Who doesn’t like a heist story? I love them, so when I had the chance to read and review Grace D. Li’s debut novel, I jumped at the chance. Five amateur thieves thrown together by a wealthy benefactor, on a mission to retrieve stolen Chinese antiques. This had a lot of promise, and I’m happy to report that it lived up to my expectations. I very much enjoyed this.
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Review: TOMORROW, AND TOMORROW, AND TOMORROW by Gabrielle Zevin (Knopf)

ZevinG-TomorrowAndTomorrowAndTomorrowUSHCA thought-provoking novel about friendship and our misperceptions of others’ inner lives

On a bitter-cold day, in the December of his junior year at Harvard, Sam Masur exits a subway car and sees, amid the hordes of people waiting on the platform, Sadie Green. He calls her name. For a moment, she pretends she hasn’t heard him, but then, she turns, and a game begins: a legendary collaboration that will launch them to stardom. These friends, intimates since childhood, borrow money, beg favors, and, before even graduating college, they have created their first blockbuster, Ichigo. Overnight, the world is theirs. Not even twenty-five years old, Sam and Sadie are brilliant, successful, and rich, but these qualities won’t protect them from their own creative ambitions or the betrayals of their hearts.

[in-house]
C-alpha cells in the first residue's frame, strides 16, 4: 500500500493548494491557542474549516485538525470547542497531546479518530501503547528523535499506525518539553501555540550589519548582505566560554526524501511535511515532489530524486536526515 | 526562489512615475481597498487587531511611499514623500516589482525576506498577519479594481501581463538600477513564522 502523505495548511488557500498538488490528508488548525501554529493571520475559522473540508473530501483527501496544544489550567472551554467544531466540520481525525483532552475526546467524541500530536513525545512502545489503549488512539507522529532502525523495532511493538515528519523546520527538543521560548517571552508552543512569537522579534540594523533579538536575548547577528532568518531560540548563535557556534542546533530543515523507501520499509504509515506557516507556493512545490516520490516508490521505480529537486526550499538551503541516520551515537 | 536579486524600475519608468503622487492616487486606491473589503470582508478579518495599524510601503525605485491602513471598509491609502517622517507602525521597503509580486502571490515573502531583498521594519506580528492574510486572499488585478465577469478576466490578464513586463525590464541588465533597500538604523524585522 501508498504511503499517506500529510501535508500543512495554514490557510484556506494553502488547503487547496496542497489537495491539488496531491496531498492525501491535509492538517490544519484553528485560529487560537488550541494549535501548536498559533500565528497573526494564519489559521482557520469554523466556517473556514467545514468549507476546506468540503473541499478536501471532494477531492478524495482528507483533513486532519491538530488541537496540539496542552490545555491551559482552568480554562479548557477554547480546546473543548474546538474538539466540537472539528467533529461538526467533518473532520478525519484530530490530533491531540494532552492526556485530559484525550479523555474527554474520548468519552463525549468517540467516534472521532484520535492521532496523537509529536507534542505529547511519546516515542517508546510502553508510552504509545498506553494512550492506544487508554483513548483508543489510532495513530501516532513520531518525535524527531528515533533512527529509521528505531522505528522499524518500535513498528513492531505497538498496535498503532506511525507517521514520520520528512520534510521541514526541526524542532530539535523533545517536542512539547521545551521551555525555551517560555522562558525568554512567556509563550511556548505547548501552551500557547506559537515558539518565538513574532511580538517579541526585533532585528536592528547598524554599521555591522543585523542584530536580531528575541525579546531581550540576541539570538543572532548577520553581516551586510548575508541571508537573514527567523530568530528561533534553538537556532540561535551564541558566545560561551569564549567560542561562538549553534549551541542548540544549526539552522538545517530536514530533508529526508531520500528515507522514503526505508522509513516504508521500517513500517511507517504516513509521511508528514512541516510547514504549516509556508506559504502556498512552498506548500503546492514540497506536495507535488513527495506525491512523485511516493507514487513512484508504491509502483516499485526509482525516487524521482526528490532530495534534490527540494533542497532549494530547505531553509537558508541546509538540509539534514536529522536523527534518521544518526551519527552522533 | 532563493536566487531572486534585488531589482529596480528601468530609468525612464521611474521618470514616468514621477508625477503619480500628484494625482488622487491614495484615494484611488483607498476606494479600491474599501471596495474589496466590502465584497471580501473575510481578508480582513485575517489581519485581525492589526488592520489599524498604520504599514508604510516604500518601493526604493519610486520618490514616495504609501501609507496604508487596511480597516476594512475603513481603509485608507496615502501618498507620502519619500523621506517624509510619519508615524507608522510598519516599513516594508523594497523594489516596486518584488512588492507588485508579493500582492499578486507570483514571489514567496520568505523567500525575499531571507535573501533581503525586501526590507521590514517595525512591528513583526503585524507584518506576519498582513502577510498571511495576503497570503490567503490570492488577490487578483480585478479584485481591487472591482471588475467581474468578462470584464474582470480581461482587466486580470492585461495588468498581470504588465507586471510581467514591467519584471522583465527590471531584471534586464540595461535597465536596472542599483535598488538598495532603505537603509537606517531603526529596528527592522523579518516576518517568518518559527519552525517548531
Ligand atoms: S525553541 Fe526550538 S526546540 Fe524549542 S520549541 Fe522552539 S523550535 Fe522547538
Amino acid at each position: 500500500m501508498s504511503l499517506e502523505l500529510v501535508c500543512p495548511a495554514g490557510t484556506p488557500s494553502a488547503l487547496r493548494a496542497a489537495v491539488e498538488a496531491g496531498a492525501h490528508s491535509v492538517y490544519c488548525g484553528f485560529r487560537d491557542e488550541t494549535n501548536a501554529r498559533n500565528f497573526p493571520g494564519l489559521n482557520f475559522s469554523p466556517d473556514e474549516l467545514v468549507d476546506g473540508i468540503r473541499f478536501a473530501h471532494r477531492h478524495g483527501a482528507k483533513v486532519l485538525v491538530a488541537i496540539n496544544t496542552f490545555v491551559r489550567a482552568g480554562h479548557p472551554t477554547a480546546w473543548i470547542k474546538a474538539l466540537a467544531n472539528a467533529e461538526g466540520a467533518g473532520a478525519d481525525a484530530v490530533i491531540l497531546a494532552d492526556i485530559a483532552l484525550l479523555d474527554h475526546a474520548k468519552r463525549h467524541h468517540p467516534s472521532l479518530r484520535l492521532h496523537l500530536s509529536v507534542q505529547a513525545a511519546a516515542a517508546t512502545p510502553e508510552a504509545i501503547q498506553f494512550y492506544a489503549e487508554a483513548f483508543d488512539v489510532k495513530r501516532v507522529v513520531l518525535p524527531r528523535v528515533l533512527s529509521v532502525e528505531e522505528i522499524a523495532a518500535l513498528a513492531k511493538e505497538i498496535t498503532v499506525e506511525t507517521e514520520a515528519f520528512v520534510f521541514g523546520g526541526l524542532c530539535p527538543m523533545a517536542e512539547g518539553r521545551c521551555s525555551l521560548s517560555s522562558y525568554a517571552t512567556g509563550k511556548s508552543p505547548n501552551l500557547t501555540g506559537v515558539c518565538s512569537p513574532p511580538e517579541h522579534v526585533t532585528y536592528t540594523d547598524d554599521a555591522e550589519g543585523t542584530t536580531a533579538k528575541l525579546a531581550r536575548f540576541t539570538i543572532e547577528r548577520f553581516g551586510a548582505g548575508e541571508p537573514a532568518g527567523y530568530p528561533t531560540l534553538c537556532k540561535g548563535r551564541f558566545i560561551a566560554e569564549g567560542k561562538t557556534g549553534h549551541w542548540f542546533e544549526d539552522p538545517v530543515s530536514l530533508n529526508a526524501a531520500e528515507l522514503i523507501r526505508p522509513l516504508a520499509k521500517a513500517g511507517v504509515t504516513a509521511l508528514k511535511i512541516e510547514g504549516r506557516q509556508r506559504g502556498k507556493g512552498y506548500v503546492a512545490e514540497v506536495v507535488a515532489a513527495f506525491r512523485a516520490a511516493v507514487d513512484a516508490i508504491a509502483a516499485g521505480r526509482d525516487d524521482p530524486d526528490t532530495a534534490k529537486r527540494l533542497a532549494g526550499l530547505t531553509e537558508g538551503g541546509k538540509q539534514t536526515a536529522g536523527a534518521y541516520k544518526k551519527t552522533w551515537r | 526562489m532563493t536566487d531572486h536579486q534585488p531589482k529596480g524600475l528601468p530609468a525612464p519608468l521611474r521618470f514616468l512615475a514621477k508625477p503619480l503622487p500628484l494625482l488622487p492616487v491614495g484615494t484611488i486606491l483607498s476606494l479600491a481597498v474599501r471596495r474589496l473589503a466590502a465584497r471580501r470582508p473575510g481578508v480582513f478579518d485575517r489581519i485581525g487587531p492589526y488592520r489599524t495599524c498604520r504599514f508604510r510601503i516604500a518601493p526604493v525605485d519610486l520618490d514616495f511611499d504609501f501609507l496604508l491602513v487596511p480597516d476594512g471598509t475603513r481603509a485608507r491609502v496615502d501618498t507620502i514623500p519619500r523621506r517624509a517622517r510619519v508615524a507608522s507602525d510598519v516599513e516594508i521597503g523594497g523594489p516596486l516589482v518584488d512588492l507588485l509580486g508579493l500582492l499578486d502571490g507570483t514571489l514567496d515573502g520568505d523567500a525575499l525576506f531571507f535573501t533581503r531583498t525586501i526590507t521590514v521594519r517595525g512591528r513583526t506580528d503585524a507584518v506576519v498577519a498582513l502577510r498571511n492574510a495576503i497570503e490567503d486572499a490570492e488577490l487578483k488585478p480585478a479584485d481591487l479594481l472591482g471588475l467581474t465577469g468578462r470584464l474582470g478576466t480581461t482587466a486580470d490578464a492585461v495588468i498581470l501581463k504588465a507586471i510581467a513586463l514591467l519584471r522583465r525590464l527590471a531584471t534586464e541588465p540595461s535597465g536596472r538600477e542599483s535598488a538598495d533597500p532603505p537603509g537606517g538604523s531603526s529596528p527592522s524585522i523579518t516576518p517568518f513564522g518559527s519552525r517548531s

Spanning thirty years, from Cambridge, Massachusetts, to Venice Beach, California, and lands in between and far beyond, Gabrielle Zevin’s Tomorrow, and Tomorrow, and Tomorrow is a dazzling and intricately imagined novel that examines the multifarious nature of identity, disability, failure, the redemptive possibilities in play, and above all, our need to connect: to be loved and to love. Yes, it is a love story, but it is not one you have read before.